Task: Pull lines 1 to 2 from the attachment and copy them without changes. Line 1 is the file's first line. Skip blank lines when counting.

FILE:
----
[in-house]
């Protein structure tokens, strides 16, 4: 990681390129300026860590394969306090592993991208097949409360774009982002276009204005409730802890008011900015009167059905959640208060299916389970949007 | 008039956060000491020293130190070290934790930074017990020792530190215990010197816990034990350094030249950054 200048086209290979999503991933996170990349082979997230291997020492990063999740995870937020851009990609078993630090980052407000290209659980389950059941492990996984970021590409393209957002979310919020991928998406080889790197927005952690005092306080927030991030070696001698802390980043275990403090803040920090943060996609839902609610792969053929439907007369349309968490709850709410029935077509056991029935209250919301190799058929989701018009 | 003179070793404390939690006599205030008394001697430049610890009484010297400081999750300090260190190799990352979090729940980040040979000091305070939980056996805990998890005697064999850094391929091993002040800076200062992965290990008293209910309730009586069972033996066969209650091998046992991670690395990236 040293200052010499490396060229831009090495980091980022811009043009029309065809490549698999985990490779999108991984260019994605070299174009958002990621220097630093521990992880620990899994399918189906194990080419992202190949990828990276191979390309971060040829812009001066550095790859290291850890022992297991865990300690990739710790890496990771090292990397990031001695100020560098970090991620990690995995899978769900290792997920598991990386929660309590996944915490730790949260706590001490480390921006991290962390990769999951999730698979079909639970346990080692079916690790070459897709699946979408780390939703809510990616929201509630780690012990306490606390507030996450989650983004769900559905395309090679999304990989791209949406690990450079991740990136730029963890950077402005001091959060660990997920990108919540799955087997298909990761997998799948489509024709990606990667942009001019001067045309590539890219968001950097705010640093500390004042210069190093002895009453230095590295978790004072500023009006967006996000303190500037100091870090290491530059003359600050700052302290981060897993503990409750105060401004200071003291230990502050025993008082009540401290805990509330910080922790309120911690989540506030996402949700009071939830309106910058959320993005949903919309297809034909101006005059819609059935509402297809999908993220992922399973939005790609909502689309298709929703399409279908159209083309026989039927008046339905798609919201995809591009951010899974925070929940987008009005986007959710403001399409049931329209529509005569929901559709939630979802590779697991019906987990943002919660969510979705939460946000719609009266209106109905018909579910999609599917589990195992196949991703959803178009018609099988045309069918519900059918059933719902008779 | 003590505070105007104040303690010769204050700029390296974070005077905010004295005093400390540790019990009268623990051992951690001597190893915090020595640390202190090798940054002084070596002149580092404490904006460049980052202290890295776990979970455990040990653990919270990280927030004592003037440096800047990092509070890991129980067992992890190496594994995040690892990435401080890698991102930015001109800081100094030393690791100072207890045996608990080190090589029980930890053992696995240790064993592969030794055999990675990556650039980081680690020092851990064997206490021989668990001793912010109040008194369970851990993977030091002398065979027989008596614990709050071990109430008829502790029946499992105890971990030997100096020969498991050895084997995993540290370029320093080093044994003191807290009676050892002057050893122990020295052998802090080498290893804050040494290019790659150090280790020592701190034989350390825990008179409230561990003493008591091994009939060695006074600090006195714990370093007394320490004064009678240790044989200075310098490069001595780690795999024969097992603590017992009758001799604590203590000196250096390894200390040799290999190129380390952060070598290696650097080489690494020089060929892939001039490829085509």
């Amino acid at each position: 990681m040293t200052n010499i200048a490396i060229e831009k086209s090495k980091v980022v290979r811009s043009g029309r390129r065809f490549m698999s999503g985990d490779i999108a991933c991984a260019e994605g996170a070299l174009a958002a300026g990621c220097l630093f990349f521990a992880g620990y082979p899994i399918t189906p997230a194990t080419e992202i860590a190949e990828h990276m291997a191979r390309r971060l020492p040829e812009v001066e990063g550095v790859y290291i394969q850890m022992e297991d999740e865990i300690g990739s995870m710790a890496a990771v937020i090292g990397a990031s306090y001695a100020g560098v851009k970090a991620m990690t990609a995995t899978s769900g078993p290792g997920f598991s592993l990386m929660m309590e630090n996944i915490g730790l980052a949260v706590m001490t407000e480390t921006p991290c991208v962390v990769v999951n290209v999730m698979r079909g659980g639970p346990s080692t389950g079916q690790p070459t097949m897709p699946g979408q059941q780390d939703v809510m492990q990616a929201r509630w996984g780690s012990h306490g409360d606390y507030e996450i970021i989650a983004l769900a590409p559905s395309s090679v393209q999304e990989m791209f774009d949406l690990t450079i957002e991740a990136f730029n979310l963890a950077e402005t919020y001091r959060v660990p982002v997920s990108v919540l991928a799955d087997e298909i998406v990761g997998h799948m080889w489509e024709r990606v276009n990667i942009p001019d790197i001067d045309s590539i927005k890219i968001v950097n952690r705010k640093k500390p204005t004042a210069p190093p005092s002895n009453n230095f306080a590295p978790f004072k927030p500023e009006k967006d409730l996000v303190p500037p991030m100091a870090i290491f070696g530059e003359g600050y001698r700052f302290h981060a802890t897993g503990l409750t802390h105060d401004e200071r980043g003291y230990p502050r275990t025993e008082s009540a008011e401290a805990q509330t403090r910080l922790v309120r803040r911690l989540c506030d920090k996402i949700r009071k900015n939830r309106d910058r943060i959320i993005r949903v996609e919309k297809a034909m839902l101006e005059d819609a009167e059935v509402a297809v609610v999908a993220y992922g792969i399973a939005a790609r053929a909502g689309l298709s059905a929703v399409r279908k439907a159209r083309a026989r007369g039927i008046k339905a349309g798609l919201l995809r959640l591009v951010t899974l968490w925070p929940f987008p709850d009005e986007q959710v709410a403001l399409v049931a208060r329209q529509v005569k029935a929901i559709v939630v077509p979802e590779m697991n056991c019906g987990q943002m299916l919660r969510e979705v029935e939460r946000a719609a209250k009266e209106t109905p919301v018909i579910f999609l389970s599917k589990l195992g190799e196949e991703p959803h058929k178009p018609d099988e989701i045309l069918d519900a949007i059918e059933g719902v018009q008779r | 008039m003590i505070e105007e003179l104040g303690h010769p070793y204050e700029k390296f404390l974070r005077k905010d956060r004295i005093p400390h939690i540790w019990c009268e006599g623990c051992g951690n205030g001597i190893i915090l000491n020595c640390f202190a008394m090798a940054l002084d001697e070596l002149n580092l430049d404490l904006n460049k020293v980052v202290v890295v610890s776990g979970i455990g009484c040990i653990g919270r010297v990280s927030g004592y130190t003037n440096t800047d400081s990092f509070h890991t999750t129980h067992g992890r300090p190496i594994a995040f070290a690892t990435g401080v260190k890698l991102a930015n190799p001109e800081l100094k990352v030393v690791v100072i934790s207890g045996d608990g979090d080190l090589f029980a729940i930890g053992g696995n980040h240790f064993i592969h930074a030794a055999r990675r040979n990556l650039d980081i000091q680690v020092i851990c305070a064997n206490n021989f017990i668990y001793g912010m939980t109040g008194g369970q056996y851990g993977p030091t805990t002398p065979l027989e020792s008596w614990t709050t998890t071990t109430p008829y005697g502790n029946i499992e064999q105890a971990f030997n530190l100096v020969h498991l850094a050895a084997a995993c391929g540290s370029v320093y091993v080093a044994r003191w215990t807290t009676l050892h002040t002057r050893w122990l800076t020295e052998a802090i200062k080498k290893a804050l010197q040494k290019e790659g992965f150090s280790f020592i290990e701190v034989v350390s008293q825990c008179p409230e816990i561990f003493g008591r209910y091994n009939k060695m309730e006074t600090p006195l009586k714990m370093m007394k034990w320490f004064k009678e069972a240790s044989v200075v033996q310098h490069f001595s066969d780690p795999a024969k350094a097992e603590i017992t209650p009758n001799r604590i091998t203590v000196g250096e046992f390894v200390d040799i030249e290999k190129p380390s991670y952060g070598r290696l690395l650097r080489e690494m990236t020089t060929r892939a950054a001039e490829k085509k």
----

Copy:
[in-house]
């Protein structure tokens, strides 16, 4: 990681390129300026860590394969306090592993991208097949409360774009982002276009204005409730802890008011900015009167059905959640208060299916389970949007 | 008039956060000491020293130190070290934790930074017990020792530190215990010197816990034990350094030249950054 200048086209290979999503991933996170990349082979997230291997020492990063999740995870937020851009990609078993630090980052407000290209659980389950059941492990996984970021590409393209957002979310919020991928998406080889790197927005952690005092306080927030991030070696001698802390980043275990403090803040920090943060996609839902609610792969053929439907007369349309968490709850709410029935077509056991029935209250919301190799058929989701018009 | 003179070793404390939690006599205030008394001697430049610890009484010297400081999750300090260190190799990352979090729940980040040979000091305070939980056996805990998890005697064999850094391929091993002040800076200062992965290990008293209910309730009586069972033996066969209650091998046992991670690395990236 040293200052010499490396060229831009090495980091980022811009043009029309065809490549698999985990490779999108991984260019994605070299174009958002990621220097630093521990992880620990899994399918189906194990080419992202190949990828990276191979390309971060040829812009001066550095790859290291850890022992297991865990300690990739710790890496990771090292990397990031001695100020560098970090991620990690995995899978769900290792997920598991990386929660309590996944915490730790949260706590001490480390921006991290962390990769999951999730698979079909639970346990080692079916690790070459897709699946979408780390939703809510990616929201509630780690012990306490606390507030996450989650983004769900559905395309090679999304990989791209949406690990450079991740990136730029963890950077402005001091959060660990997920990108919540799955087997298909990761997998799948489509024709990606990667942009001019001067045309590539890219968001950097705010640093500390004042210069190093002895009453230095590295978790004072500023009006967006996000303190500037100091870090290491530059003359600050700052302290981060897993503990409750105060401004200071003291230990502050025993008082009540401290805990509330910080922790309120911690989540506030996402949700009071939830309106910058959320993005949903919309297809034909101006005059819609059935509402297809999908993220992922399973939005790609909502689309298709929703399409279908159209083309026989039927008046339905798609919201995809591009951010899974925070929940987008009005986007959710403001399409049931329209529509005569929901559709939630979802590779697991019906987990943002919660969510979705939460946000719609009266209106109905018909579910999609599917589990195992196949991703959803178009018609099988045309069918519900059918059933719902008779 | 003590505070105007104040303690010769204050700029390296974070005077905010004295005093400390540790019990009268623990051992951690001597190893915090020595640390202190090798940054002084070596002149580092404490904006460049980052202290890295776990979970455990040990653990919270990280927030004592003037440096800047990092509070890991129980067992992890190496594994995040690892990435401080890698991102930015001109800081100094030393690791100072207890045996608990080190090589029980930890053992696995240790064993592969030794055999990675990556650039980081680690020092851990064997206490021989668990001793912010109040008194369970851990993977030091002398065979027989008596614990709050071990109430008829502790029946499992105890971990030997100096020969498991050895084997995993540290370029320093080093044994003191807290009676050892002057050893122990020295052998802090080498290893804050040494290019790659150090280790020592701190034989350390825990008179409230561990003493008591091994009939060695006074600090006195714990370093007394320490004064009678240790044989200075310098490069001595780690795999024969097992603590017992009758001799604590203590000196250096390894200390040799290999190129380390952060070598290696650097080489690494020089060929892939001039490829085509």